CHOICE examines“enhanced” water beverages
Australia’s leading consumer group CHOICE has recently published a review of “enhanced” water products on the Australian market, pointing out that many Australian consumers would be better served drinking ordinary water from the tap.
Over the years Australian supermarkets have seen an abundance of water products with added PH, extra oxygen or magnetic properties. CHOICE has compared the following water products on the Australian market place and their promoted benefits.
A link to the full CHOICE review can be found at the bottom of this article.
‘Alkaline water and Ionised water’:
Alkaline water has a PH level of about 9, compared to conventional tap water which is generally around a 7. In the market, the higher PH level is being promoted with detoxing claims to slow ageing and prevent disease.
According to CHOICE, “drinking normal amounts of alkaline water won’t do you any harm, and many people consume high alkaline bicarbonate products for medical reasons (such as antacids to help alleviate stomach acid reflux and urinary alkalinisers for relief of urinary tract infection symptoms). But, equally, if you don’t have one of these conditions, there’s no evidence it will do you good.”
Promoted for extra hydration ability, Hexagonal water restructures the hydrogen and oxygen atoms to create a hexagonal shape. This can also be done for other shapes of water, including a previous pentagonal water brand in the United Kingdom.
CHOICE says “these, and other forms of water “clusters”, are inherently unstable, have no observable properties, and offer no health benefits.”
“Vitamin Water” and the like consist of a flavoured water that has vitamins and minerals added to it to levels permitted under the Australia New Zealand Food Standards Code.
CHOICE says that one brand of Australian vitamin water, Glacéau VitaminWater, “contains enough sugar to provide an average woman with about one-quarter of her recommended daily intake. Measure for measure these beverages have less sugar than a typical soft drink or juice, but don’t kid yourself they’re anything other than a sweet treat.”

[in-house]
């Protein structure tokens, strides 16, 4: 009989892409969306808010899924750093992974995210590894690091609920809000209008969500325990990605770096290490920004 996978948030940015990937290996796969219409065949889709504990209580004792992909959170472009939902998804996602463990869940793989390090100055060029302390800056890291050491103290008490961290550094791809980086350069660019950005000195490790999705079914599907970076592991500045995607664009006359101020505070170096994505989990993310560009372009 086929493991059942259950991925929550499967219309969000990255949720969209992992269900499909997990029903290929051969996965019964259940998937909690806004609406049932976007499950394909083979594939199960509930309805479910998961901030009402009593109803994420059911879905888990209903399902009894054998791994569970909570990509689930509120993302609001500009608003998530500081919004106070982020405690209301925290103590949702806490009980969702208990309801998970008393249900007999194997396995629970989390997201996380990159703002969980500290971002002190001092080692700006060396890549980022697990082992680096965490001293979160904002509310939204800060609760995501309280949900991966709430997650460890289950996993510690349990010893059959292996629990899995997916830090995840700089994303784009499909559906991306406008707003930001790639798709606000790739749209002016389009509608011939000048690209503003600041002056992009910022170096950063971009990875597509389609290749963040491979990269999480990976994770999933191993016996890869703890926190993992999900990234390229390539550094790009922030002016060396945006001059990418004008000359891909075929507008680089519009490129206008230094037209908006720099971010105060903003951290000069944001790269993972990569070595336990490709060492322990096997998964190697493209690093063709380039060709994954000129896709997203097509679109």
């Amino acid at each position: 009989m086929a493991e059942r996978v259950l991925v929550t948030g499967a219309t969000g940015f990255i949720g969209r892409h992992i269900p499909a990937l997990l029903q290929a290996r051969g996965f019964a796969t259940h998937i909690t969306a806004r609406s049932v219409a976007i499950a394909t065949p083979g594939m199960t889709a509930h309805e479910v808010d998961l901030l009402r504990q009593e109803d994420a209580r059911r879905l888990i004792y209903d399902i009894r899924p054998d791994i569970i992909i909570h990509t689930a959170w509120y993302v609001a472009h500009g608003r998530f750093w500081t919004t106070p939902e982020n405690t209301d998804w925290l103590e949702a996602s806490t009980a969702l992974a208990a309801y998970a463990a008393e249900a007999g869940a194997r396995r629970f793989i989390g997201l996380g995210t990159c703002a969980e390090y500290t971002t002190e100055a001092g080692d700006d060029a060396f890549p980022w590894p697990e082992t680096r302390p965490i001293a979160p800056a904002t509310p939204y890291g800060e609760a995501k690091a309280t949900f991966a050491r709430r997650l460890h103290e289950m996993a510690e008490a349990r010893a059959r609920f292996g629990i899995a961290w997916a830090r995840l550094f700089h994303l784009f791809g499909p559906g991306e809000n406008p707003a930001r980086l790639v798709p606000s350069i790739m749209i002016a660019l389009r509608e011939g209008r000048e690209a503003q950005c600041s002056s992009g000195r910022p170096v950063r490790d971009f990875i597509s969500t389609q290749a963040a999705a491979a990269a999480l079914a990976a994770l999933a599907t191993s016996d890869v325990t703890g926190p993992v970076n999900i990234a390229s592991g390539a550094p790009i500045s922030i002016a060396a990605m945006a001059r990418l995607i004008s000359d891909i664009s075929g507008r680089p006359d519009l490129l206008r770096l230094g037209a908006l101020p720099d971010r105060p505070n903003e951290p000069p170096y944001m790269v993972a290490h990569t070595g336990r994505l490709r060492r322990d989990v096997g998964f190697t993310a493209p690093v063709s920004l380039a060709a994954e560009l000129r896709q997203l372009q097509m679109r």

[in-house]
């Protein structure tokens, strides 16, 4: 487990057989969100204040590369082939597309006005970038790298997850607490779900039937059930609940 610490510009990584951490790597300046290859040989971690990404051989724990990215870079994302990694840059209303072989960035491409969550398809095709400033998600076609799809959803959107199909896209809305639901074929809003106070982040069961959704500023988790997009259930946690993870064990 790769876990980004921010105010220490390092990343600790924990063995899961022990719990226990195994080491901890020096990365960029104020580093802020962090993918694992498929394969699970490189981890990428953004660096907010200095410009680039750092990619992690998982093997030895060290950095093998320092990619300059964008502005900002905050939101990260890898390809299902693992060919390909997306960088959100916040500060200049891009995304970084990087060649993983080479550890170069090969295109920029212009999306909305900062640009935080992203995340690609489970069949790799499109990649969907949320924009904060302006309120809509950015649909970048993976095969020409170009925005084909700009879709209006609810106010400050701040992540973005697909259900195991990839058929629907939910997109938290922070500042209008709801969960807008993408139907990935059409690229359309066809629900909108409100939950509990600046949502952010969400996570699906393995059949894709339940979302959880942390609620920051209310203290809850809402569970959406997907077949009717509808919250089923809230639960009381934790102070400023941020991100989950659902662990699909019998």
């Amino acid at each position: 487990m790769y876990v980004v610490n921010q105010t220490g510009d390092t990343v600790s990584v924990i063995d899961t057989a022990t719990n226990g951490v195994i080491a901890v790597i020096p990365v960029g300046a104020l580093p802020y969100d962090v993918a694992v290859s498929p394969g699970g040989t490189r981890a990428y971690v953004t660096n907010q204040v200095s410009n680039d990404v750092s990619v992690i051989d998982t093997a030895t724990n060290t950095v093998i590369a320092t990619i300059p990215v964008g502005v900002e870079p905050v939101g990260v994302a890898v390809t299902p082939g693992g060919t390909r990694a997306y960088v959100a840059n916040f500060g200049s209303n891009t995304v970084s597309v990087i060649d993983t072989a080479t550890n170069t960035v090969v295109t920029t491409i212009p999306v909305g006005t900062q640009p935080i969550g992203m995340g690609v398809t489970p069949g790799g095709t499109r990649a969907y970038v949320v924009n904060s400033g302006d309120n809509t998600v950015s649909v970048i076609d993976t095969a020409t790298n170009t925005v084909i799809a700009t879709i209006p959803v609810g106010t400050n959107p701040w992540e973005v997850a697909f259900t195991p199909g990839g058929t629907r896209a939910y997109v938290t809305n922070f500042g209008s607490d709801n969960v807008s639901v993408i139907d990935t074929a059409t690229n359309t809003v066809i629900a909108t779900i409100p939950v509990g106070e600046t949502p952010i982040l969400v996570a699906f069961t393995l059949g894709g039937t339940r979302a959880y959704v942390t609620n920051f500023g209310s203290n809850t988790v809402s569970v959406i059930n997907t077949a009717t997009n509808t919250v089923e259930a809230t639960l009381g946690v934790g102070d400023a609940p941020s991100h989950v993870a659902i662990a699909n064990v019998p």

Coconut water products have become popular beverages promoting “healthy” energy as opposed to sports drinks. It also claims to assist in weight loss and digestion.
CHOICE finds that “while it does contain some useful nutrients, such as calcium, magnesium and phosphorous, they’re in amounts smaller than those found in fruits and vegetables, and there’s no evidence it lives up to other claims.”
According to CHOICE, “It doesn’t offer any advantages over sports drinks or regular water in aiding in hydration.”
Further reviews on ‘Oxygenated water’ and ‘Sports water’ are discussed in the CHOICE review which can be found here.
The Australian Food and Grocery Council has elected a new Chairman.
A new study led by Australian researchers has found a probiotic that may help babies with colic.
Arnott’s has opened a new $22 million packaging facility in Sydney’s western suburbs.
Australian citrus exporters have had another record year.
The national Vineyard Scan of 2018, a project funded by Wine Australia, took place to scan winegrap...
Woolworths has sold its EziBuy clothing and homewares retailer to Sydney-based investment firm, Alce...
THE move away from plastic shopping bags has created demand for alternatives, including a return of ...
This month, BP is proud to announce it is trialling home delivery from its petrol and convenience s...